If you want to protest, please do that on another day. Today, please just remember the men and women who died and pray for the families they left behind.
On my own to one destination across the country, I would likely opt for an airplane as I did for my recent NYC weekend trip. It made sense to keep the travel as concise as possible on a relatively short visit with my Brother and his girlfriend, especially with the real possibility of crazy rain or snow between New York and Texas. Also, for this reason, I fly nonstop, as I don’t which to be stranded at an in-between spot due to bad weather somewhere else.
However, I see the value of a road trip, especially with someone you love AND get along with. this very important when you are driving through the middle of nowhere confined to an enclosed space! Boyfriend and I have taken many road trips, some for fun but also for family reasons and moving to Texas. Also, it is important to like driving because the trip will not enjoyable if driving is a chore. Taking periodic breaks helps.
Two of our road trips lasted about two weeks and involved multiple states. The Southern Road Trip took us to Louisville, KY; Lynchburg, TN; Atlanta, GA, Hattiesburg, MS; New Orleans, LA; Houston, TX; San Antonio, TX; and Austin, TX before we headed home. That road trip taught me lessons about planning with friends you haven’t seen in years and involving them integral parts of your trips because this trip should have included Columbus, MS and didn’t because we left Hattiesburg unexpectedly and kept going. The details need a post of their own, enough said. The Mountain Time Zone Road Trip took us to Colorado State University/Fort Collins, CO; The Royal Gorge/Canon City, CO; Billy The Kid/Fort Sumner, NM; Santa Fe, NM; Moab, Arches National Park/ Moab, UT; Utah State University/Antelope Island/Salt Lake City/Ogden/Logan, UT; Bear lake and Idaho State University/Pocatello, ID; Grand Tetons National Park/Jackson, WY; and South Dakota State University/Brookings, SD. Whew!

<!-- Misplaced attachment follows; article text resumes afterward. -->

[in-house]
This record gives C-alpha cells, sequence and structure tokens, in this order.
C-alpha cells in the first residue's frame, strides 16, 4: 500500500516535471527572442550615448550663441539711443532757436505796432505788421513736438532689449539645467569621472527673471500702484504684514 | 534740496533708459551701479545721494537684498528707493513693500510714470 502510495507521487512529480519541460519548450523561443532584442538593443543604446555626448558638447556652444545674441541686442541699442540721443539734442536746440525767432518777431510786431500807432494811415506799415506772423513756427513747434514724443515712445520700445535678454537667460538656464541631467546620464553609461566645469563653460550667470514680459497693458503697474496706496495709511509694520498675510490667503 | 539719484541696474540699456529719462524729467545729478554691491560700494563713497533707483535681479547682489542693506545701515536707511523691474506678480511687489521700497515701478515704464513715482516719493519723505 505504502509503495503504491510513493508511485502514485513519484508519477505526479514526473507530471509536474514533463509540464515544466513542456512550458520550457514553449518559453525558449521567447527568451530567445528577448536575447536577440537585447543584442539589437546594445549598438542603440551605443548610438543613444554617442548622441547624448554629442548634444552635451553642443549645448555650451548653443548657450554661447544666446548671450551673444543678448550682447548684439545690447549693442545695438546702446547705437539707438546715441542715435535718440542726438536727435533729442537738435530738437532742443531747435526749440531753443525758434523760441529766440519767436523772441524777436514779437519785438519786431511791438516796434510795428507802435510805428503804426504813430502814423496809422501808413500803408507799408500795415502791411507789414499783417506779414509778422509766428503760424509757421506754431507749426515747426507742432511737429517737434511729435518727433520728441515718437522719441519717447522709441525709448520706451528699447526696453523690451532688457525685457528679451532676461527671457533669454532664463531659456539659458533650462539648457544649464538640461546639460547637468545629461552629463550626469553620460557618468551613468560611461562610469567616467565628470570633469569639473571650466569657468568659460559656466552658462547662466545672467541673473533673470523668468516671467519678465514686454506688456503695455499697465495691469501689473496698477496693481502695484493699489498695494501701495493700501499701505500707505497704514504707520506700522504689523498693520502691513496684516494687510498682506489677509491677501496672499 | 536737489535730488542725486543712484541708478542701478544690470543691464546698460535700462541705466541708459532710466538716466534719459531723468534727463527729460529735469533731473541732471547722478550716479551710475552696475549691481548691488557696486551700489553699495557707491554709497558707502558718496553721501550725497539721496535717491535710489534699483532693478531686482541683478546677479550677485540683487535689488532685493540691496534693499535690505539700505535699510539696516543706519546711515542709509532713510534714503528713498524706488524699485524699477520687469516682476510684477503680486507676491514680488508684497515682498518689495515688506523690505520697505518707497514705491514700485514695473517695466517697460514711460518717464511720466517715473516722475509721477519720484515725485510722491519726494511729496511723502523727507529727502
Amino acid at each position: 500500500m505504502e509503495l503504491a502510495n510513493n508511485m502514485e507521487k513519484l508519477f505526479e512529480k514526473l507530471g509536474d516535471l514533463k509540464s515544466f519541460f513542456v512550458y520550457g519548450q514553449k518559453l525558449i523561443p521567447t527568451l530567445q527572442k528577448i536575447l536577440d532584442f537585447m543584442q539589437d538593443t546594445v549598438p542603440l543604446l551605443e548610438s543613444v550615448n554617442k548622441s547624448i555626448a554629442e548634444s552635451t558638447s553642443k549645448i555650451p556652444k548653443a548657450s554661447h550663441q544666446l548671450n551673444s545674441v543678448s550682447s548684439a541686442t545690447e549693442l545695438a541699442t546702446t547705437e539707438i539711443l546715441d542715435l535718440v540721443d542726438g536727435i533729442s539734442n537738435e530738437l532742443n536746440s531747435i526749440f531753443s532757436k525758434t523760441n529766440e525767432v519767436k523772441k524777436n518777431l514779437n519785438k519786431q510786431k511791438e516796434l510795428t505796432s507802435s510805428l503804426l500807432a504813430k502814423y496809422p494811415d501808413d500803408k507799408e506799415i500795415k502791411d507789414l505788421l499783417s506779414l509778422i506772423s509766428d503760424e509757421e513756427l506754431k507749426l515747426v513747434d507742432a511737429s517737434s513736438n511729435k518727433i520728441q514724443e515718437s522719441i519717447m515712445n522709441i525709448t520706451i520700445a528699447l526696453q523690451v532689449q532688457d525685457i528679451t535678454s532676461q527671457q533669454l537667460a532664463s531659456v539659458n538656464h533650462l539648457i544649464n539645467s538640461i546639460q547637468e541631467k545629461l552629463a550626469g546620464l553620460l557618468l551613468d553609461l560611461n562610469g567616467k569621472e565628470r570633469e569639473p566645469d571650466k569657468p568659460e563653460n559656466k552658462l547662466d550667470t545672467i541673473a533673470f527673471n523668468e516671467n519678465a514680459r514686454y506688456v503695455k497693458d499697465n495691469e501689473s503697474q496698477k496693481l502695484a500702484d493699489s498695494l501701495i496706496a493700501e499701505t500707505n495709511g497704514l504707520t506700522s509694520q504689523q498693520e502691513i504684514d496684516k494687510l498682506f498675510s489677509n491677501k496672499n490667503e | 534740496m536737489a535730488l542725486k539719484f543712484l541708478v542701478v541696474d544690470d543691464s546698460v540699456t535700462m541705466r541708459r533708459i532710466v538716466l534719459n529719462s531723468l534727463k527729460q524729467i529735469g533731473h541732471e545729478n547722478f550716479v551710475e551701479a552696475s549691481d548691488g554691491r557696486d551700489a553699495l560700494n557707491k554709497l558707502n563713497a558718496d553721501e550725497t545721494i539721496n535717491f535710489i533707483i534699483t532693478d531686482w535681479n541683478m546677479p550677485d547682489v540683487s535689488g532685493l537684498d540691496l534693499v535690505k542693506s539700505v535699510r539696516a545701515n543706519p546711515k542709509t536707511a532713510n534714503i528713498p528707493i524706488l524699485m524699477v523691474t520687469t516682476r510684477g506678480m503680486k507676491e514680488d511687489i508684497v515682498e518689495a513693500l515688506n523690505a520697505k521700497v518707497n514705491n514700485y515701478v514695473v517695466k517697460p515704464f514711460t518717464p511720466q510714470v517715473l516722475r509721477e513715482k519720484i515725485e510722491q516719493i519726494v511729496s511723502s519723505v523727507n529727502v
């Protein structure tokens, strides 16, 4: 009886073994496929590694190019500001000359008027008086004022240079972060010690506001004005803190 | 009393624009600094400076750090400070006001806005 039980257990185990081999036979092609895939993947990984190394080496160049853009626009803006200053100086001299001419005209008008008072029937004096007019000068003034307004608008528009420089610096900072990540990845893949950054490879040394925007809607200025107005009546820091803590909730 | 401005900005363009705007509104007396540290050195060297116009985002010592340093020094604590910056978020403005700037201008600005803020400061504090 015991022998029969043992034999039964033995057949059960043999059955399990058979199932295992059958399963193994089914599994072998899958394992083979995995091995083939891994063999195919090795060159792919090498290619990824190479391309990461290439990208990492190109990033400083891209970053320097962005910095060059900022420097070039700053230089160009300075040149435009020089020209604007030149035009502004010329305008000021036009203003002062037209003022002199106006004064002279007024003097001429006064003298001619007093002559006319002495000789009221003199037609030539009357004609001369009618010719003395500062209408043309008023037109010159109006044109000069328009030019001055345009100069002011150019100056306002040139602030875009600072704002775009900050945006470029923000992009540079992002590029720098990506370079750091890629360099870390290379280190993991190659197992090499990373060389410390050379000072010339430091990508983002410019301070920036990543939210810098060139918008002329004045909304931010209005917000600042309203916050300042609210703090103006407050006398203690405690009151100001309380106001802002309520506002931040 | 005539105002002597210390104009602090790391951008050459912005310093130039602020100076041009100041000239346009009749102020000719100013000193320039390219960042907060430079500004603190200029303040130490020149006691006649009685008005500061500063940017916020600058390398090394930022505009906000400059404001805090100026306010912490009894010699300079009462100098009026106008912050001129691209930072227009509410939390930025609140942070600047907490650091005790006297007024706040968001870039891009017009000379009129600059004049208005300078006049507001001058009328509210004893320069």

Two months later, we took a short trip around the Midwest to Mankato, Minneapolis, and Duluth, MN and to Winona, WI. The Mountain Time Zone and the Midwest trips were taken to help Boyfriend and I determine to where we wanted to move but we chose the Great State of Texas over the rest for many reasons. If we had not driven to and around some of these destinations, we have missed out on some really cool things and also the things that would help factor into the decisions we made.